At the center of the rush to submit Paycheck Protection Program (PPP) applications, business owners’ main priority was obtaining the loan proceeds before funding ran out. And funding did run out – less than two weeks after applications opened. Luckily for small businesses, additional funds were approved on April 24, 2020, providing $310 billion in addition funding.
For those business owners who have secured PPP loan proceeds, their focus should shift to properly accounting for the funds. We suggest the following accounting best practices to properly account for the loan proceeds and expenditures.
1. PPP loan proceeds
Every company is different, and every general ledger is different. Some will find it beneficial to create a new general ledger cash account to track the funds, while others will be able to track the expenditures using the existing structure. However, in some way segregating the funds from the start will assist in providing a concise register of covered costs.
While there is no requirement to segregate the funds in a different bank account, co-mingling the loan proceeds with other funds may prove difficult in tracking and documenting qualified usage. Consider opening a new bank account or creating a new general ledger cash account, as an additional layer of segregation.
2. PPP expenditures
The Small Business Administration (SBA) has authorized lenders to determine the applicant’s eligibility for loan forgiveness. Given the lack of guidance by the SBA, it may be difficult to ascertain how detailed each lender will be when determining loan forgiveness eligibility. Therefore, it will be crucial to maintain a detailed ledger and documentation of PPP loan expenditures to support proper use. This will help prepare your company for a smooth loan forgiveness application.
Suggested support includes payroll registers, health insurance invoices, retirement benefit contribution calculations, lease agreements, utilities invoices and mortgage statements, as applicable. Once your company’s window opens to apply for loan forgiveness, you don’t want to be delayed in submitting the request because you can’t find the proper documentation.
Another important consideration is that the program clearly outlines that at least 75% of the forgivable portion must be spent on qualifying payroll costs. It would therefore be valuable to have an additional tracking mechanism to differentiate between payroll and non-payroll expenditures. This could be accomplished in several ways, including new general ledger accounts or a manual spreadsheet. For help getting started, check in with your Wipfli relationship executive to obtain an expense tracker template.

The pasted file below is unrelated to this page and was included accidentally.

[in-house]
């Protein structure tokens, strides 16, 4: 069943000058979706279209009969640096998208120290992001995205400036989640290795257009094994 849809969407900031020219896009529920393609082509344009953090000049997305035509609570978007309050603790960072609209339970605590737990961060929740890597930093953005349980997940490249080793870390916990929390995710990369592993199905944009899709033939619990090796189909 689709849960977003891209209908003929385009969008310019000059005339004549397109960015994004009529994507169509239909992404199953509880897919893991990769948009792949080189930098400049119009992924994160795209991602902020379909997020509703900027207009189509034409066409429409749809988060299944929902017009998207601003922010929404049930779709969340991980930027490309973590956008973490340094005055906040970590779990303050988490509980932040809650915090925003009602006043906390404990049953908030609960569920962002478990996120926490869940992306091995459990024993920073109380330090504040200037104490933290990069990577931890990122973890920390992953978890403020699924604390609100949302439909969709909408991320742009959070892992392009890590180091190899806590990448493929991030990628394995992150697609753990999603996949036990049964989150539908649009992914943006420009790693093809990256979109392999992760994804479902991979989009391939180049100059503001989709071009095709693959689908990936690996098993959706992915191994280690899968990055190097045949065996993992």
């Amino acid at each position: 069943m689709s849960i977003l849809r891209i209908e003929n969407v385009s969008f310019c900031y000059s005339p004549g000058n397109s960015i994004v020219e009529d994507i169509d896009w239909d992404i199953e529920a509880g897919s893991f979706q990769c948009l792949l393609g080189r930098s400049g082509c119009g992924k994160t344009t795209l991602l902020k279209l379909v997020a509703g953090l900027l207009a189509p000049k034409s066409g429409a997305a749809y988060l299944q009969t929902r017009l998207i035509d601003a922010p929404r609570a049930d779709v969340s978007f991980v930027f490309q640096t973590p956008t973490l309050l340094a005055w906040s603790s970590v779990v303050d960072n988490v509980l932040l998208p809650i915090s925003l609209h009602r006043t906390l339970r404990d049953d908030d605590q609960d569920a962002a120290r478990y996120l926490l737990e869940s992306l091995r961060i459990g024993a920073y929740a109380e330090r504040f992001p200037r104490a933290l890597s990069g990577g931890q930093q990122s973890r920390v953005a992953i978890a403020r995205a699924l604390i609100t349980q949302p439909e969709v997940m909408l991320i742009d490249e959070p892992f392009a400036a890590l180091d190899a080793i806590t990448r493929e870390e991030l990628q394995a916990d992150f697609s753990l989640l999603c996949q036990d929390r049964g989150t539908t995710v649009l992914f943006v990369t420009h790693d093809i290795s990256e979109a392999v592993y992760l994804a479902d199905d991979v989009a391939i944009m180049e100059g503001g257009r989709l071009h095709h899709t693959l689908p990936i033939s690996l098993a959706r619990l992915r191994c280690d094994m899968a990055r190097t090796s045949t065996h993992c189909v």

For many companies, payroll direct deposits are funded via an automatic withdrawal from an established bank account. If you did head down the path of creating a separate bank account for tracking these expenses, rather than having to change the funding source for eight weeks, you could simply reimburse the funds via a transfer from your new PPP bank account to your already existing payroll account.
3. PPP loan accounting
To properly account for the PPP loan, we suggest creating a “PPP Loan Payable” account on your trial balance to record the liability you assume upon receipt of your loan proceeds. This loan will remain a payable until either the bank provides a notice of forgiveness or principal payments are made. This is an important consideration, as simply paying forgivable expenditures does not affect the loan balance.
PPP loan forgiveness GAAP guidance
A common inquiry we are receiving relates to how and when the income should be recognized related to the loan forgiveness. Accounting standards clearly say that you only derecognize debt if the debtor legally releases itself from being the primary obligor. Based on this guidance, GAAP does not allow recording this income until you have received documentation that the loan is indeed forgiven. At that point, you would debit the loan account for the amount forgiven and credit an income account for that same amount.
The next question that comes up is, how do we show this on the income statement? In reading and interpreting appropriate sections of GAAP, it would not be appropriate to net the income with the related expenses. This situation does not meet the criteria to net items together on the income statement. So, then we have the question of whether it should be included in operating income or other income. While GAAP is less clear here, the general rule of thumb is that if the activity is more of a financing activity (which it appears to be since we recorded it as a loan), we would include it in other income, grouped with interest income and interest expense below operating income. Based on this guidance, it would be appropriate to record the income “below the line” as other income.
If you have any further questions, please reach out to our team of financial advisors at Wipfli.
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